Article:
The methodology of the existing displacement control is illustrated taking the shield of twin tunnels of Line 4 underpassing the upline tunnel of existing metro Line 1, for example. Vertical, horizontal, and convergence displacement of the existing tunnel is monitored and analyzed in detail in this paper. Shield parameters are predefined and adjusted based on the feedback of the displacement of Line 1. Shortterm displacement of the existing tunnel is greatly influenced by the relative distance between the shield face and the existing tunnel and shield parameters. The shapes of horizontal and convergence displacement curves are similar. Line 1 is reinforced, and a new analysis method is firstly proposed for the design of reinforcement of the existing tunnel which is verified by the analytical methods derived from prior studies. The results show that the change of reinforcement stiffness has a greater effect on the normalized bending moment and the normalized shear force of the existing tunnel, and reinforcement of 25 rings on either side of the intersection point is the best choice in this case. The proposed model can be widely applicable for reinforcement design and safety check of the existing tunnel.
The interaction between new shield construction and existing tunnel has become a common and important issue with the rapid development of underground traffic system, which has been studied in the past using a variety of approaches: field observations, model tests, analytical methods, and finite element modeling. Kim and Liu et al. [
In order to ensure the stability of the existing tunnel, local thickening is needed at the sides of the existing concrete lining. There are a plenty of research about the conventional reinforcement methods such as inner steel plate reinforcement or new reinforcement approaches such as FRC or composite concrete, but they all focus on the performance of reinforcement on the single ring. The effect of reinforcement on the longitudinal behavior of the tunnel is not yet clear in current analysis. The analytical method of longitudinal displacement of the tunnel due to adjacent excavation and multiple tunnelling is researched a lot: (1) the elastic continuum models developed by Vorster et al. [
The major objectives of this paper are (1) to investigate the influence of the tunnel driving parameters and the relative distance between the shield and the existing tunnel on the existing tunnel based on the interpretation of the field measured data and (2) to study the effects of different stiffness and ranges of reinforcement on the existing tunnel using analytical methods.
The location of the Line 4 tunnels and the upline of Line 1 are shown in Figure
Location of the new tunnels and the existing tunnel in Hangzhou. A: Guanhe Station; B: East railway station.
Plan view of tunnel alignment and location of the monitored rings.
Figure
Longitudinal profile of soils and tunnels.
The engineering properties of the rock and the soils in this site are very complicated. Figure
Soil profile and geotechnical parameters.
The shallow ground water is pore phreatic water, mainly found in layers from (1) to (8). The elevation of the water surface is 2.232 m. The laboratory penetration test and field steady flow test can be seen in Table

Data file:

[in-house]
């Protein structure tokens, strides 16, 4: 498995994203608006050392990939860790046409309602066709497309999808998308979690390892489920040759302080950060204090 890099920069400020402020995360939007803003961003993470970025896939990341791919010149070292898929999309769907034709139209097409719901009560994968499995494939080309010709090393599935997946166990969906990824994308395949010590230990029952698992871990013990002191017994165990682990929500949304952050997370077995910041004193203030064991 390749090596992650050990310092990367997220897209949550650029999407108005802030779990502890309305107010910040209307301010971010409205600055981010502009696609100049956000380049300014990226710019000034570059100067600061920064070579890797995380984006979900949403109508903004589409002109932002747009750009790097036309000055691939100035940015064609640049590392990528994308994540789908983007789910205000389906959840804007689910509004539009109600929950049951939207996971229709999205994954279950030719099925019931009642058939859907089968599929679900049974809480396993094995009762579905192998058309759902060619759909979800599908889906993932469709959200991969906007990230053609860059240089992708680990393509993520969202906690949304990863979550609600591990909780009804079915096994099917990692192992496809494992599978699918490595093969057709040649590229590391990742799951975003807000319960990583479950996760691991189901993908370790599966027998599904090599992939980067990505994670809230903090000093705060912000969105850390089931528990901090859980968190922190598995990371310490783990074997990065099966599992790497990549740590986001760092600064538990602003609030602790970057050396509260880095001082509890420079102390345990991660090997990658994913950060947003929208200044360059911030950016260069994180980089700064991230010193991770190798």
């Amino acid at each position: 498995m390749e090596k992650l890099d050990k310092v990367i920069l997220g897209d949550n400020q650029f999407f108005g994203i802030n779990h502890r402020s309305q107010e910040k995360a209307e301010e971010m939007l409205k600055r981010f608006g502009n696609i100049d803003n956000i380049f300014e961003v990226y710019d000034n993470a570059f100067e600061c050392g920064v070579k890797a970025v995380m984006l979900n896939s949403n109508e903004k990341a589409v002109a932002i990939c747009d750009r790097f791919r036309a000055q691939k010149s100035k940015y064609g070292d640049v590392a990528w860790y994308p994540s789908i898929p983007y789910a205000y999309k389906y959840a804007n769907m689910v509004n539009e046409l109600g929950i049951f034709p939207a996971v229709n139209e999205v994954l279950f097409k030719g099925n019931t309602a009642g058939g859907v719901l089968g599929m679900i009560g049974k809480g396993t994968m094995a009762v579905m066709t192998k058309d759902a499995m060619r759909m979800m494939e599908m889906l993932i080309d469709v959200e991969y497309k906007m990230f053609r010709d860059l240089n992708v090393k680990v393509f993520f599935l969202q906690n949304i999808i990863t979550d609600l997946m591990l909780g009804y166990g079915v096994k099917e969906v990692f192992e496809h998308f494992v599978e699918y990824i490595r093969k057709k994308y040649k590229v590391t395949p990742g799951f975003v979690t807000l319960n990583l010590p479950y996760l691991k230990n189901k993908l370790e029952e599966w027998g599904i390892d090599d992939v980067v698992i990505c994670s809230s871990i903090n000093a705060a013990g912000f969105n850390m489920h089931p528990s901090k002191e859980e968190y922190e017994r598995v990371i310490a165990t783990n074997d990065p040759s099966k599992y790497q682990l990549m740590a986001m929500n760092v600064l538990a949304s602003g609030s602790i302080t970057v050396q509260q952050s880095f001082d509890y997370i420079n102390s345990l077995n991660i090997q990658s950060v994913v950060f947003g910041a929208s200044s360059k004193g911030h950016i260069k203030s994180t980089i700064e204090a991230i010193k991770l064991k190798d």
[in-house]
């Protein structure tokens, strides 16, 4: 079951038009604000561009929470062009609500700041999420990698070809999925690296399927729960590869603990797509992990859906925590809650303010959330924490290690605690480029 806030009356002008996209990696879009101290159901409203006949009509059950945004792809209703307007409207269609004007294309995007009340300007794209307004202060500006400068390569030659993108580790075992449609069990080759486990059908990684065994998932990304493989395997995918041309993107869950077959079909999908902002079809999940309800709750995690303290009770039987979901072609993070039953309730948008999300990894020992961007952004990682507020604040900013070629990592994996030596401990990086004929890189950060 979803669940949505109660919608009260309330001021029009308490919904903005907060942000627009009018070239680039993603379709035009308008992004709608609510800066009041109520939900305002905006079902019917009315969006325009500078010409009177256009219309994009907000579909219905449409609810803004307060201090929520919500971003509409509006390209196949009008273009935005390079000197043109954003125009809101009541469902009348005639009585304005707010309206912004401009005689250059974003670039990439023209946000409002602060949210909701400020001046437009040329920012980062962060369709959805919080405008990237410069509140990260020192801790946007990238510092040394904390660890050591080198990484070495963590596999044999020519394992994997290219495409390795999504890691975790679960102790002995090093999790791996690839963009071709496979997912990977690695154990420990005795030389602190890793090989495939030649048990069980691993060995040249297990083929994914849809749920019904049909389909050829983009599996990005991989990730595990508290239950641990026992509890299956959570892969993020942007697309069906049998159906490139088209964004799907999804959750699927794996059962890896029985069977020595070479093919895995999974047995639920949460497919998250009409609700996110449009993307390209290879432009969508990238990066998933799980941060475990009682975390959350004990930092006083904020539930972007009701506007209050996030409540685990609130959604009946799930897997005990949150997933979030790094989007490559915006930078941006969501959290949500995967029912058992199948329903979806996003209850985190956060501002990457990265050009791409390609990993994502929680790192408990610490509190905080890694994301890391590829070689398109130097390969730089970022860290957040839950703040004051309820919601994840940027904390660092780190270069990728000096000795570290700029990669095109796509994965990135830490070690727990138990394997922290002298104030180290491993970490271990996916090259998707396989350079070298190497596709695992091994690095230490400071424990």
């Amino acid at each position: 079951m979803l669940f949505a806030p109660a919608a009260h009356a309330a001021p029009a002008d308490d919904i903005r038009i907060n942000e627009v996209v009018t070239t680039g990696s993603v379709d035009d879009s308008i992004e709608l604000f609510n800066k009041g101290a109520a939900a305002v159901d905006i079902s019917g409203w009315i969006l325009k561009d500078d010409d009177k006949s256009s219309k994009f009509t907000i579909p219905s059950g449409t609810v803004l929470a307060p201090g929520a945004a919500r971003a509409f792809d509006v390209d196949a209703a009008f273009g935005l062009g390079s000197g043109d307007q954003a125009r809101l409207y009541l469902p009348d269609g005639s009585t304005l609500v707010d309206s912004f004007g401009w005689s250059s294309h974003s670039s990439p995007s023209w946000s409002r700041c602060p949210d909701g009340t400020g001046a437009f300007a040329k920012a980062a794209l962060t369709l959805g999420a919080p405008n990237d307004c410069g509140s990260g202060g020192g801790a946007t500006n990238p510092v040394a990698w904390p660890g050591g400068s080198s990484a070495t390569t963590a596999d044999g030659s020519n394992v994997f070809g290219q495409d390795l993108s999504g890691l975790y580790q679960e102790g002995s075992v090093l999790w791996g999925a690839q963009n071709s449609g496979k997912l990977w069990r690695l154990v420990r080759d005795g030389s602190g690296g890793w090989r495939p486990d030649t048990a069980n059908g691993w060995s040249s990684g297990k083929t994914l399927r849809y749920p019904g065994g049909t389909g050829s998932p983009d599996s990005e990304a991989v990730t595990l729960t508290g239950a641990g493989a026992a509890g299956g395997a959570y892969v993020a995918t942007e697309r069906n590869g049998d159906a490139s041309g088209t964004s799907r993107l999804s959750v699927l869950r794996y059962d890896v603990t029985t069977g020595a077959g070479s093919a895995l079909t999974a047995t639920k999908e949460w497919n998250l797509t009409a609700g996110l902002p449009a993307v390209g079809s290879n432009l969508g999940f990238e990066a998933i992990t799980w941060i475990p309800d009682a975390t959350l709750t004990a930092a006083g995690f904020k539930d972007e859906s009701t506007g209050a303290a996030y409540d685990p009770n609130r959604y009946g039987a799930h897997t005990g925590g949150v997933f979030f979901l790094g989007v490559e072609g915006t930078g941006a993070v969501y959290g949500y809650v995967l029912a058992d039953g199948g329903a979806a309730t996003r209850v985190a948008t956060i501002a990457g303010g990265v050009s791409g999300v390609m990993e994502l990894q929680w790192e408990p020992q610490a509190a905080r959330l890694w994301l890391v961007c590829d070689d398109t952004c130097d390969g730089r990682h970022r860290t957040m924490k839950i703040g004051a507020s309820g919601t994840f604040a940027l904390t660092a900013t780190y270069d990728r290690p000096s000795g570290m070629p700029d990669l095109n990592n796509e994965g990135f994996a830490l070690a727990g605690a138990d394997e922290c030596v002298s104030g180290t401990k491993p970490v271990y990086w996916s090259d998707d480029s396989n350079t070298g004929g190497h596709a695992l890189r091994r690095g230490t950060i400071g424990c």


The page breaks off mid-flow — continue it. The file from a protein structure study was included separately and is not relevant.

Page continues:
Laboratory penetration test and field steady flow test.
Soil layer  Laboratory penetration test (cm/s)  Field steady flow test (cm/s)  



 
3–2  4.79 × 10^{−5}  7.81 × 10^{−5}  4.21 × 10^{−3} 
3–3  2.55 × 10^{−4}  2.30 × 10^{−4}  1.57 × 10^{−3} 
3–5  9.63 × 10^{−5}  1.74 × 10^{−4}  — 
3–6  3.29 × 10^{−4}  3.01 × 10^{−4}  — 
4–3  2.39 × 10^{−7}  7.84 × 10^{−7}  / 
6–1  2.06 × 10^{−7}  3.03 × 10^{−7}  — 
6–2  2.62 × 10^{−7}  1.28 × 10^{−7}  — 
8–1  1.88 × 10^{−7}  5.11 × 10^{−7}  — 
Figure
Advancetime curve of the shield.
Figure
The applied tunnel face pressure.
The applied tunnel face pressure of the southbound tunnel cannot be calculated by (
Figure
The grouting volume.
Arrangement of the monitoring rings of the existing tunnel can be seen in Figure
Arrangement of the monitoring points at the cross section of the existing tunnel.
The location of point A as shown in Figure
Figure
Timevarying vertical displacement of the existing tunnel.
The horizontal displacement of the existing tunnel with respect to the location of the shield is illustrated in Figure
Timevarying horizontal displacement of the existing tunnel.
There are northward displacement on the left side of point C and southward displacement on the right side of point C. The horizontal displacement curve is approximately symmetric about point C after the longterm monitoring. The maximum northward displacement is 10 mm in the ring near the intersection point A, and the maximum southward displacement is −10.5 mm in the ring near the intersection point B after the completion of the two tunnels’ construction. During the construction of the northbound tunnel, rings from 453 to 471 move southward which is likely due to the additional bulkhead additive thrust and the squeezing force provided by the shield shell. When the shield tail leaves ring 459, rings from 439 to 459 move southward slowly. Only 2 to 5 mm additional southward displacement is measured in rings from 487 to 560, and nearly no displacement is observed on the left side of point B during the construction of the southbound tunnel which is mainly due to the northbound tunnel’s barrier effect. No change of horizontal displacement is observed in the longterm conditions (from 2014/5/28 to 2014/10/19).
Figure
Convergence displacement of the existing tunnel.
Figure
Reinforcement in the existing tunnel.
The deformed tunnel lining reinforced by inner bonding steel plates has been partially or entirely used in many built tunnels or currently under construction. To better understand the benefits coming from the reinforcement method, the behavior of the tunnel is investigated.
Figure
A schematic view of the existing tunnelsoil tunnelling interaction.